Presentation on theme: "Lecture 2: Evolution of Populations Campbell & Reece chapters: Chapter 23 Microevolution – evolution at the population level = change in allele frequencies."— Presentation transcript:
Lecture 2: Evolution of Populations Campbell & Reece chapters: Chapter 23 Microevolution – evolution at the population level = change in allele frequencies over generations
Genetics = science dealing with inheritance or heredity, the transmission of acquired traits
Ultimate source of heritable variation is change in DNA Change in DNA caused by: 1) Mutation 2) Genetic Recombination
Mutations = change in genotype other than by recombination. Three types: 1) Point Mutations 2) Chromosome Mutations 3) Change in Chromosome Number
1) Point Mutation Change in a single DNA Nucleotide. Change in a single DNA Nucleotide. Point mutation rate per gene = ~1 in 100,000 gametes. In humans: = 1 mutation/gene x (~25,000 genes) 100,000 gametes =~0.25 point mutations/gamete
E.g., human hemoglobin: 2 alpha chains (141 amino acids) 2 beta chains (146 amino acids) 1973 sampling of population (thousands): 169 mutation types recorded: 62 substitutions in alpha 99 substitutions in beta 1 deletion in alpha 7 deletions in beta 1 in 2,000 people have mutant hemoglobin gene. hemoglobin
2) Chromosome Mutations Rearrangements (including losses and gains) of large pieces of DNA. E.g., inversion: Re-attaches here and here A B C D E F G A B F E D C G [3% of pop. of Edinburgh, Scotland have inversion in Chromosome #1] [Humans differ from chimps by 6 inversions, from gorillas by 8 (also difference in chromosome number)]
3) Change in Chromosome No. a) Aneuploidy - change in chromosome number of less than an entire genome. Horse (2n = 64) versus donkey (2n = 62) Humans (2n = 46) versus chimp or gorilla (2n = 48) Some Genetic Diseases Trisomy (addition of a chromosome to the original diploid pair) of chromosome 21 in humans = Down's syndrome. Extra or one sex chromosomes ( e. g., XYY, XXY, X).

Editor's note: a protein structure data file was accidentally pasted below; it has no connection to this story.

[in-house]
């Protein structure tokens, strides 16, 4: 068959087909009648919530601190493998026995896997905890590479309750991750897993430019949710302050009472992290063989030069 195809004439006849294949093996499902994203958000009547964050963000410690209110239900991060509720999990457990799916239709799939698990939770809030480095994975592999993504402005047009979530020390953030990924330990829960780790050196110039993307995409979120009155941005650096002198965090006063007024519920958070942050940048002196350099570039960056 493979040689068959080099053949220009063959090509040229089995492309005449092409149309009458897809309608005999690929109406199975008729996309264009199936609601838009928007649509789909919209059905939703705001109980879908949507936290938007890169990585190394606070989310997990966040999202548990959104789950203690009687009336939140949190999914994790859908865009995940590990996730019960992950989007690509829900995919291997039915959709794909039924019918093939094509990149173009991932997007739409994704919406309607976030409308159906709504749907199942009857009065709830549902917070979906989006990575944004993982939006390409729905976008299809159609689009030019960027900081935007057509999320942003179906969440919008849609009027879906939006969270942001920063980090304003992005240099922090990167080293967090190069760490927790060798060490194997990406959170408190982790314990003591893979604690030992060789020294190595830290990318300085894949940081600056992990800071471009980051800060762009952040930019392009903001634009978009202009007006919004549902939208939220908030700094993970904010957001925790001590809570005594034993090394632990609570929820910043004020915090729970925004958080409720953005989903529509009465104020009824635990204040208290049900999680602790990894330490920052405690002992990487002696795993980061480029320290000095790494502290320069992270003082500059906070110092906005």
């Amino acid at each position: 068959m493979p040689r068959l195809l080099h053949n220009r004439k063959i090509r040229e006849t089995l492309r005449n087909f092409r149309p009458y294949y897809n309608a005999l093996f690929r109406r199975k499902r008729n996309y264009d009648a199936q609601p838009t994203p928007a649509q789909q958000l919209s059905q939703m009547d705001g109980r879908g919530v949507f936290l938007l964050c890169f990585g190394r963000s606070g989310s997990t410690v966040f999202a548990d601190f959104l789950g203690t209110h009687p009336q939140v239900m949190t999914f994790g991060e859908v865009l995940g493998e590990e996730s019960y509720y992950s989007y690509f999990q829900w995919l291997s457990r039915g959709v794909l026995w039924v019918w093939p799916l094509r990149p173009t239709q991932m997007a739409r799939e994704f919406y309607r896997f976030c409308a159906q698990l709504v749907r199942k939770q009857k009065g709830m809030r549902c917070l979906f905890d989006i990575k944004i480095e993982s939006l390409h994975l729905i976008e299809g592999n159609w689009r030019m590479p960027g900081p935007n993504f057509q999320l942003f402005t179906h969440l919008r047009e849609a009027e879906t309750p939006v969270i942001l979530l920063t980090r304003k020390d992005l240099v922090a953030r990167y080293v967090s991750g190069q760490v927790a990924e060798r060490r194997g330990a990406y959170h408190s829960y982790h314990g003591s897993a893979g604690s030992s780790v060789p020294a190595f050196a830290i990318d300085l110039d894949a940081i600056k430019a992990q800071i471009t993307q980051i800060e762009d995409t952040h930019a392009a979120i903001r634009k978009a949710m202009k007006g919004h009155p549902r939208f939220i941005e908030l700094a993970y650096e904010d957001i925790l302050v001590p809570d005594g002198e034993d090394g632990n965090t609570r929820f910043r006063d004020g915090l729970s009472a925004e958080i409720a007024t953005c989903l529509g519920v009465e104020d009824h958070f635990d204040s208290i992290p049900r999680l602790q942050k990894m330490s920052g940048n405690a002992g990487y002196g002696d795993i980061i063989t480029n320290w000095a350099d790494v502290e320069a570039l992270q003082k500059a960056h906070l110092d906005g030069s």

b) Polyploidy Evolution of chromosome number which is a multiple of some ancestral set. Has been a major mechanism of evolution in plants.
Two ways polyploidy can occur:
Polyploid evolution of wheat
Genetic Recombination (in sexual reproduction) = Natural, shuffling of existing genes, occurring with meiosis and sexual reproduction Two types: –Independent Assortment –Crossing over
Independent assortment Sorting of homologous chromosomes independently of one another during meiosis E. g., (where A,B,&C genes are unlinked) AaBBcc X AabbCC ---> AaBbCc (one of many possibilities)
Results in great variation of gametes, and therefore progeny. [E. g., one human: 2 23 = 8,388,608 possible types of gametes (each with different combination of alleles).] Independent assortment
Crossing over Exchange of chromatid segments of two adjacent homologous chromosomes during meiosis (prophase). Greatly increases variability of gametes and, therefore, of progeny.
Genetic Variation Genetic recombination - source of most variation (in sexual organisms), via new allele combinations. Mutation - ultimate source of variation, source of new alleles and genes.
Fitness = measure of the relative contribution of a given genotype to the next generation Can measure for individual or population.
Fitness = allele/genotype freq. in future generation allele/genotype freq. in prev. generation E. g., 1st gen. 25%AA : 50%Aa : 25%aa [freq. A = 25% +.5(50%) = 50%] 2nd gen.: 36%AA : 48%Aa : 16%aa [freq. A = 36% +.5(48%) = 60%] Fitness of A allele is 60/50 = 1.2; a is 40/50 = 0.8 Fitness of AA genotype is 36/25 = 1.44, etc.
Hardy-Weinberg Equilibrium (1908) The frequency of a gene / allele does not change over time (given certain conditions). A,a = alleles of one gene, combine as AA, Aa, or aa Generation 1: p = freq. A q = freq. a p + q = 1 (100%) pAqa pAp 2 AApqAa qapqAaq 2 aa } =gene frequencies in generation 1 p 2 AA + 2pqAa + q 2 aa = 1